The much-anticipated return of Henning Mankell’s brilliant, brooding detective Kurt Wallander.
Håkan von Enke, a retired naval officer, disappears during a walk in a forest near Stockholm. Wallander is not officially involved in the investigation, but he is personally affected—von Enke is his daughter’s father-in-law—and Wallander is soon interfering in matters that are not his responsibility. He is confounded by the information he uncovers, which hints at elaborate Cold War espionage.
Wallander is also haunted by his own past and desperate to live up to the hope that a new granddaughter represents, and will soon come face-to-face with his most intractable adversary—himself.
Suspenseful, darkly atmospheric, psychologically gripping, The Troubled Man is certain to be celebrated by readers, listeners, and critics alike.
More mayhem? Listen to all of our Kurt Wallander mysteries.
©2011 Henning Mankell (P)2011 Random House
I recommend you listen to all of the Wallander mysteries. These are good stories. Although I haven't listened to all of them this may be the best even if it is the last. I would also recommend you watch the original Swedish films on DVD or Mhz. The PBS version with Kenneth Branagh is good but the originals are better.
In none of his 9 preceding mysteries has Inspector Kurt Wallander been less discerning or quick-witted. We are tempted at several points to shout hints to him about clues he has seemingly missed until hours later and just kick him on the ankles to get him moving out of his constant funk. The story is a good one, both well suited to our political fears in these days of slipping back into Cold War jitters, and also befitting Mankell's considerable skills. The telling, however, is marred (for me, ruined) by Wallander's fixation on how old he's become (he's 60, for gosh sake's, not 90!). OK, Mankell needs to be sure we don't expect an 11th Wallander mystery, but surely he did not have to immerse the real mystery of The Troubled Man (not a reference to Wallander, by the way, although it might as well be) into this back story. On the plus side, a wonderful reading by Robin Sachs, who is responsible for 1-1/2 of my stars. Reach for an earlier Wallander book.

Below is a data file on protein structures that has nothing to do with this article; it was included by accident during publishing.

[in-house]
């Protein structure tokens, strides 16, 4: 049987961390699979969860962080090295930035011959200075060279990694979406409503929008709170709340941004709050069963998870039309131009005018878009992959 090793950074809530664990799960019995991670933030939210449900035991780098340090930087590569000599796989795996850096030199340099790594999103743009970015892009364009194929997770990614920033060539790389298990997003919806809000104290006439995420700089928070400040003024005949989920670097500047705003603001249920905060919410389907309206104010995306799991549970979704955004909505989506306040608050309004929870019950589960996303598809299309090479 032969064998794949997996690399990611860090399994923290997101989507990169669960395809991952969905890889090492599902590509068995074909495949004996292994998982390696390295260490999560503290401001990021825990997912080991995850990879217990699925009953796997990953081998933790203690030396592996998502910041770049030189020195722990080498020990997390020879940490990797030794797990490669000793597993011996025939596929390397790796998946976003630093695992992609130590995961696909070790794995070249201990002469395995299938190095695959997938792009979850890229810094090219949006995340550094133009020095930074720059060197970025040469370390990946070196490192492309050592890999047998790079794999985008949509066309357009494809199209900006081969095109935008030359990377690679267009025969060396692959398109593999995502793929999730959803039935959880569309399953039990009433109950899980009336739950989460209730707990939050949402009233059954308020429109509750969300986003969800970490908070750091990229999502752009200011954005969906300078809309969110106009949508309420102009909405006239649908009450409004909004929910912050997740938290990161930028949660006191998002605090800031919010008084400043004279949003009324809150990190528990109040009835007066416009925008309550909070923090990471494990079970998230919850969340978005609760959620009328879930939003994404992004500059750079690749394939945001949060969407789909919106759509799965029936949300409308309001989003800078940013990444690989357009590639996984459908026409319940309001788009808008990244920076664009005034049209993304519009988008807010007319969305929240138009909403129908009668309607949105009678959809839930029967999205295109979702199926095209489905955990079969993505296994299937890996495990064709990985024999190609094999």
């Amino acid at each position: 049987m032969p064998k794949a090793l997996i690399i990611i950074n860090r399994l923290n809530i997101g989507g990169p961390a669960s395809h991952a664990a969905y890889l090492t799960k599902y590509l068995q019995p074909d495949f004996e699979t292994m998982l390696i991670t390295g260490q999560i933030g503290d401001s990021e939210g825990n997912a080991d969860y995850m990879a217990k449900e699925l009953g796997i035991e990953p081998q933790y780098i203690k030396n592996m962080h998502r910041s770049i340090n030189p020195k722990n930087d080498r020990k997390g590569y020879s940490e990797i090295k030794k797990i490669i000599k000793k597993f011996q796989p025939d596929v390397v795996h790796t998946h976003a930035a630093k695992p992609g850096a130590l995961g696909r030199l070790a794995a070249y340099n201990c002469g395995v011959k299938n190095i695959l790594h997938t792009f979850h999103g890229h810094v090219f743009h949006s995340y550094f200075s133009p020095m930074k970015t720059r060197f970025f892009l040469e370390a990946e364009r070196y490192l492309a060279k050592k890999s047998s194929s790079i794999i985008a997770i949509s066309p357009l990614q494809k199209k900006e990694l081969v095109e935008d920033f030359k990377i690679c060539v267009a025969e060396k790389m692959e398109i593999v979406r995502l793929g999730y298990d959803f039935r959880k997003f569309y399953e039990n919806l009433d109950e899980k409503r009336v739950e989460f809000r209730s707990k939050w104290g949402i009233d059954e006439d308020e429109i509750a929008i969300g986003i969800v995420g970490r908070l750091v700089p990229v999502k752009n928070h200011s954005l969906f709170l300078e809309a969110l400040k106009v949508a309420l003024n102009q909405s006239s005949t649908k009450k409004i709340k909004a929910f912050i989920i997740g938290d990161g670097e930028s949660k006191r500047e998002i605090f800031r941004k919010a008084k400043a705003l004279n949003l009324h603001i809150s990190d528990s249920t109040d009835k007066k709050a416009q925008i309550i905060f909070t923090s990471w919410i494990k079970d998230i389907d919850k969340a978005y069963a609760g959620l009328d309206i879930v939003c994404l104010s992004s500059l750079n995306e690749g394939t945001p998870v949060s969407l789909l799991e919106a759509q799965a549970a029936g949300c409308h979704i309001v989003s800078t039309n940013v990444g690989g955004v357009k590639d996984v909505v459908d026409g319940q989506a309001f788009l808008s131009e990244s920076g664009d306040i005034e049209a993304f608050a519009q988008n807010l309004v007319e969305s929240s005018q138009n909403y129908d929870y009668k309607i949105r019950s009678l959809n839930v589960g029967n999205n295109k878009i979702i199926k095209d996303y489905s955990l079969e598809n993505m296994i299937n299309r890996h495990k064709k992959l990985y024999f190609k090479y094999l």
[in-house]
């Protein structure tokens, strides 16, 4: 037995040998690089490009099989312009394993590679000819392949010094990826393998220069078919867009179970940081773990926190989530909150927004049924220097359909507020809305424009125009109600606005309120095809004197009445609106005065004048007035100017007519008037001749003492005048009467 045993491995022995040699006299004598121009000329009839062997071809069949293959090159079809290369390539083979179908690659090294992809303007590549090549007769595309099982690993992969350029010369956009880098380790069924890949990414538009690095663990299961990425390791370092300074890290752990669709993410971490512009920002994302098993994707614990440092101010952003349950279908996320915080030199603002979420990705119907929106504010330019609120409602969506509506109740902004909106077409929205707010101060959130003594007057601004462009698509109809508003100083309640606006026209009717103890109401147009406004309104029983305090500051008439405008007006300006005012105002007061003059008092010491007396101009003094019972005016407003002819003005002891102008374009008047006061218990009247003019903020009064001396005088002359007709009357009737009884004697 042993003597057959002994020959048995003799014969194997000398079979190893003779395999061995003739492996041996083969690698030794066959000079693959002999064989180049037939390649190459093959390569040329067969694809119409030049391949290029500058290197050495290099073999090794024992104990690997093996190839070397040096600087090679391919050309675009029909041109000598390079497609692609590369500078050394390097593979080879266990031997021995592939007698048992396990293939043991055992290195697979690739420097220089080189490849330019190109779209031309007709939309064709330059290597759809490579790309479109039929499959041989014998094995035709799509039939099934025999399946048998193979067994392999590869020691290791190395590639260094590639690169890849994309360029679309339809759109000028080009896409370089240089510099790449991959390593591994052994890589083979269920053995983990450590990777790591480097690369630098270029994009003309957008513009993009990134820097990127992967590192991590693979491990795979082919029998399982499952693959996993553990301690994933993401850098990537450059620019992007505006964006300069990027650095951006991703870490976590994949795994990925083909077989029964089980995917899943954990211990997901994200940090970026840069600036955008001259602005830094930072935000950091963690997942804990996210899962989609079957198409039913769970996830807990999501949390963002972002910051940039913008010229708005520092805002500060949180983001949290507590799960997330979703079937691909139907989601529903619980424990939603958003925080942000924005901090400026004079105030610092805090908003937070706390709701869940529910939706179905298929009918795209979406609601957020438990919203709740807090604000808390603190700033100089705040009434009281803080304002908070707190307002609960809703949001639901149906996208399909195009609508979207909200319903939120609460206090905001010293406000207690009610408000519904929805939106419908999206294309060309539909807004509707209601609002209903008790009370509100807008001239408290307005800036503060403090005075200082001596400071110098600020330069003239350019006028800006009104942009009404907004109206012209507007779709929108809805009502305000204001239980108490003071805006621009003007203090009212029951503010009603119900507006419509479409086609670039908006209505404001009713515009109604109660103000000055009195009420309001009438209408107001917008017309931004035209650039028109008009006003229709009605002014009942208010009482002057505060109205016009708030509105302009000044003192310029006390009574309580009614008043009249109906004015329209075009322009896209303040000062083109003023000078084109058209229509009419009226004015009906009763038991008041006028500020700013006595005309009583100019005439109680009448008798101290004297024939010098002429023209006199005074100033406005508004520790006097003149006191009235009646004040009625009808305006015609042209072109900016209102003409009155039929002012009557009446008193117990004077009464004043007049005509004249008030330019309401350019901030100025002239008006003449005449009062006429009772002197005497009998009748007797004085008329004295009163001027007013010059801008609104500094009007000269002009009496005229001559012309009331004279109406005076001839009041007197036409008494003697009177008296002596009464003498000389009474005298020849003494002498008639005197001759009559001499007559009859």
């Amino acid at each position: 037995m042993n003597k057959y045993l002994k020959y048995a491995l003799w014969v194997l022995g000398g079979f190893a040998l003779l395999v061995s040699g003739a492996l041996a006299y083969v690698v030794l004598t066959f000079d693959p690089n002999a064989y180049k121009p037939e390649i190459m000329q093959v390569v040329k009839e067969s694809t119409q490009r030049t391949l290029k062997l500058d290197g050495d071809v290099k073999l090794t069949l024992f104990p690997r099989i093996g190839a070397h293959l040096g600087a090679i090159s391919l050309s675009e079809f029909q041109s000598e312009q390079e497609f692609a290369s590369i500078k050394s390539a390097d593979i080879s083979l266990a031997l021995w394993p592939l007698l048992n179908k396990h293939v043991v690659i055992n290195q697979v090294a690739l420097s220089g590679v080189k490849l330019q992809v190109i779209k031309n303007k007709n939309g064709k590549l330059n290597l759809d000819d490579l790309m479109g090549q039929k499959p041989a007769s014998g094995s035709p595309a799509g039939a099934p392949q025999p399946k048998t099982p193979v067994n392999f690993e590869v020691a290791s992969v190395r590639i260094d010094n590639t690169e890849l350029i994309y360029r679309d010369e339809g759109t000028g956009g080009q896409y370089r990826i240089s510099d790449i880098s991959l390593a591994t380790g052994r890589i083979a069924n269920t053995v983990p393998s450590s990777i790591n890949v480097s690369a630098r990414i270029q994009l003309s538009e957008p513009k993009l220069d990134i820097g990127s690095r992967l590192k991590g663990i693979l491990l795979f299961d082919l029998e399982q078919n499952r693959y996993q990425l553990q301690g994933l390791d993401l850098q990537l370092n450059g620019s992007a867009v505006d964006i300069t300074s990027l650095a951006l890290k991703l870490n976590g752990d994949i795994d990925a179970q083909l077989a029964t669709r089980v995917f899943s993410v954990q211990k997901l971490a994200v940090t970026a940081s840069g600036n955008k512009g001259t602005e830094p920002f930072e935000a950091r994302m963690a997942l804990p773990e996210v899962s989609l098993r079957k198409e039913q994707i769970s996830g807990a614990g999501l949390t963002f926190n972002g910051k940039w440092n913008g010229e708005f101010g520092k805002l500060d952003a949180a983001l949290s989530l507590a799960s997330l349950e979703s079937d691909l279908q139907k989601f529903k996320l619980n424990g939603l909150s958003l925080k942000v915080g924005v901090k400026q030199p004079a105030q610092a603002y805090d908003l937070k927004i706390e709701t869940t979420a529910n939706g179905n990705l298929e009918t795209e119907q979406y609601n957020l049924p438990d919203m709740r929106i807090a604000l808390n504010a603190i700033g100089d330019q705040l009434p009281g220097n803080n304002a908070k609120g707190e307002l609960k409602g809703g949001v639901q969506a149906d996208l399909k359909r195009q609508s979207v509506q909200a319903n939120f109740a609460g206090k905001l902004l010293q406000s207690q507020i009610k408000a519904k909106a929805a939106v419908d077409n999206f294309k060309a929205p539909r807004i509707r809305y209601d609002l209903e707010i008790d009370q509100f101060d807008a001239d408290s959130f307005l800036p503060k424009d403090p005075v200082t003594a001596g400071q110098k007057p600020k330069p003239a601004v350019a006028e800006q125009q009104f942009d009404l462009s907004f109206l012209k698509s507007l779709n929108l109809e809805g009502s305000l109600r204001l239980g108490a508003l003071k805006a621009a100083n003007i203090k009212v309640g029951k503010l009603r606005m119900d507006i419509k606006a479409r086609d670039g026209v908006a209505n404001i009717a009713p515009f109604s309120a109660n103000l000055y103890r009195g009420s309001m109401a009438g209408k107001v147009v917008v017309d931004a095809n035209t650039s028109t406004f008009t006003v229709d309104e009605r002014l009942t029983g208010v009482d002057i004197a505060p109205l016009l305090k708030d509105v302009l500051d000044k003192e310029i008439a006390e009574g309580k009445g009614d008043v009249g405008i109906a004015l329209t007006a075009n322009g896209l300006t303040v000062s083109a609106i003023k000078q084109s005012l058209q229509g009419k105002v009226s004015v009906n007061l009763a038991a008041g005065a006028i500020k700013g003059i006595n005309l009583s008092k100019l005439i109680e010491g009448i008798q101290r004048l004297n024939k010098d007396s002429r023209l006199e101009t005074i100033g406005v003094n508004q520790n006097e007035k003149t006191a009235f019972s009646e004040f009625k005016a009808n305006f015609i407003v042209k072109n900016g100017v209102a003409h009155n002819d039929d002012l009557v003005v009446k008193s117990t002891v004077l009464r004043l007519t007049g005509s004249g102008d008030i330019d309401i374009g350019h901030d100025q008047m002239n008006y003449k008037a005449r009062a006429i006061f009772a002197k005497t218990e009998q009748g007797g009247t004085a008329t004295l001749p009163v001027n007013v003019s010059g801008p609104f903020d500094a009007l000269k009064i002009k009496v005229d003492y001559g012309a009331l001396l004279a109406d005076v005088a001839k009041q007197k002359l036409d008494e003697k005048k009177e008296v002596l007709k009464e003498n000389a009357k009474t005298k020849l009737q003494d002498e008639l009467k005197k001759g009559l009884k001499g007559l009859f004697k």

I've listened to quite a few of the Kurt Wallander detective novels and have always enjoyed them. Yes, as other reviewers have noted, they are not particularly "exciting" or action packed, but Kurt's life, relationships, and the problems he works to solve have been like visiting an old, comfortable friend. This last effort was somewhat interesting, but long and sad.
I love to read and hope you do too! Audio books are great for people on the go!
I have to weigh in on the side of Dick Hill, because he's one of my favorite readers and he really did an outstanding job reading the Wallander series - "...with...or...without...the grouse". Robin Sachs does a creditable job, but Hill really had done a perfect job characterizing the mood of the series. And a British accent is not a Scandinavian accent. Neither reader actually pronounces the -berg ending correctly, for example. Listen to those Maj Sjowall-Per Wahloo books to get that right.
The book itself was a dark and brooding end to a dark and brooding series. It was a little less in character than the other more consecutive books in the series, but overall was a good but sad end to the series.